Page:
Overall, making a Panettone is a labor-intensive process that requires patience and skill. However, if you invest the time and effort, you can create a delicious and impressive Christmas pastry that will delight family and friends.

How is the Panettone baked?

Baking the Panettone requires the utmost care and attention, as a mistake can result in an inedible outcome. Therefore, the baking time is a crucial process.

You must bake the Panettone at a low temperature to ensure that it rises perfectly and does not burn.

The temperature depends on your oven and whether it is ventilated or static. For a ventilated oven, I recommend a temperature of about 120-130 degrees Celsius.

To ensure that your Panettone is perfectly baked, you can use a thermometer and insert it into the Panettone to measure the temperature.

Make sure it is positioned at the core of the Panettone to ensure that it is baked at 92 degrees Celsius.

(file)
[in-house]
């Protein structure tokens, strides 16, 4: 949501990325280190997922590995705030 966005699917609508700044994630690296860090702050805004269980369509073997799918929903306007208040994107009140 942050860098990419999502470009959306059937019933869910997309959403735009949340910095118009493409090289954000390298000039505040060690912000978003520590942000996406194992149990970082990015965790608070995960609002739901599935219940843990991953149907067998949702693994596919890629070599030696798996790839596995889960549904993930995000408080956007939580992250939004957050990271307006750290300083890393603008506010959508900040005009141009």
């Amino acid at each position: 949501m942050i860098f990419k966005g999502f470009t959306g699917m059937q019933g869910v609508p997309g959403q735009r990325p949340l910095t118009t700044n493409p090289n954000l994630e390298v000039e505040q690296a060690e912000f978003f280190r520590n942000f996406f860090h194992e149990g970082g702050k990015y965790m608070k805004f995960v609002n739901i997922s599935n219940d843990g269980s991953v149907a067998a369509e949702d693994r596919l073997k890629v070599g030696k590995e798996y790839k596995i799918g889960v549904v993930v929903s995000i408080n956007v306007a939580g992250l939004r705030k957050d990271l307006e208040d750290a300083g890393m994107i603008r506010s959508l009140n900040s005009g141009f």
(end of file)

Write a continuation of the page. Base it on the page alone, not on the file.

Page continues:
Why is the Panettone hung upside down?

Panettone upside down
Panettone upside down

The Panettone must be kept upside down for 12 hours because the gluten structure is unstable when hot. Gravity helps maintain the dome shape. There is another reason why the Panettone must be kept upside down for 12 hours, which is to allow the moisture to escape. Therefore, the bottom, which is in direct contact with the packaging, should remain open. After the 12 hours have passed at room temperature, we can remove the sticks and store the Panettone in a polypropylene package.

What is the reason behind the long shelf life of Panettone?

The packaging should be well sealed to prevent oxygen from entering. The Panettone can be consumed 45 days after it was made to allow the flavors to spread throughout the dough and create a better taste experience. Our fantastic Panettone has an exceptional aroma and can be considered well baked at 92 degrees, with a beautiful color. As previously mentioned, an artisan-made Panettone can be consumed up to 45 days after it was made and lasts about a month if no preservatives or enhancers are added.